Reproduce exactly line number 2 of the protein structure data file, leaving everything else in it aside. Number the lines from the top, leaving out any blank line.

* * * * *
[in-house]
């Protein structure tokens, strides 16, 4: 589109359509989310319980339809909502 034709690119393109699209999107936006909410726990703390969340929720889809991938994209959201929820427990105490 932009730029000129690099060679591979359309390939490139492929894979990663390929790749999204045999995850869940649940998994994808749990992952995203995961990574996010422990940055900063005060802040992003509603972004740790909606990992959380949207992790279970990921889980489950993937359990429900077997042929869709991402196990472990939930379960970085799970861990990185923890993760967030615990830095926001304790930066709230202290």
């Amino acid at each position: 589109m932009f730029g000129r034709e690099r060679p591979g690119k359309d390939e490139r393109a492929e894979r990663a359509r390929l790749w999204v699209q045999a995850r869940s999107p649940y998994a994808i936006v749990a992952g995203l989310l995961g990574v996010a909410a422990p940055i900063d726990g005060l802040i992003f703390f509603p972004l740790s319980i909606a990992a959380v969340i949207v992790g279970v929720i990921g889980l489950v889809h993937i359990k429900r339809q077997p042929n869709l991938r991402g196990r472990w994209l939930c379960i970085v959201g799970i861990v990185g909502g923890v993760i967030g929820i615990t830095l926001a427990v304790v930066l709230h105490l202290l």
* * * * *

């Protein structure tokens, strides 16, 4: 589109359509989310319980339809909502 034709690119393109699209999107936006909410726990703390969340929720889809991938994209959201929820427990105490 932009730029000129690099060679591979359309390939490139492929894979990663390929790749999204045999995850869940649940998994994808749990992952995203995961990574996010422990940055900063005060802040992003509603972004740790909606990992959380949207992790279970990921889980489950993937359990429900077997042929869709991402196990472990939930379960970085799970861990990185923890993760967030615990830095926001304790930066709230202290």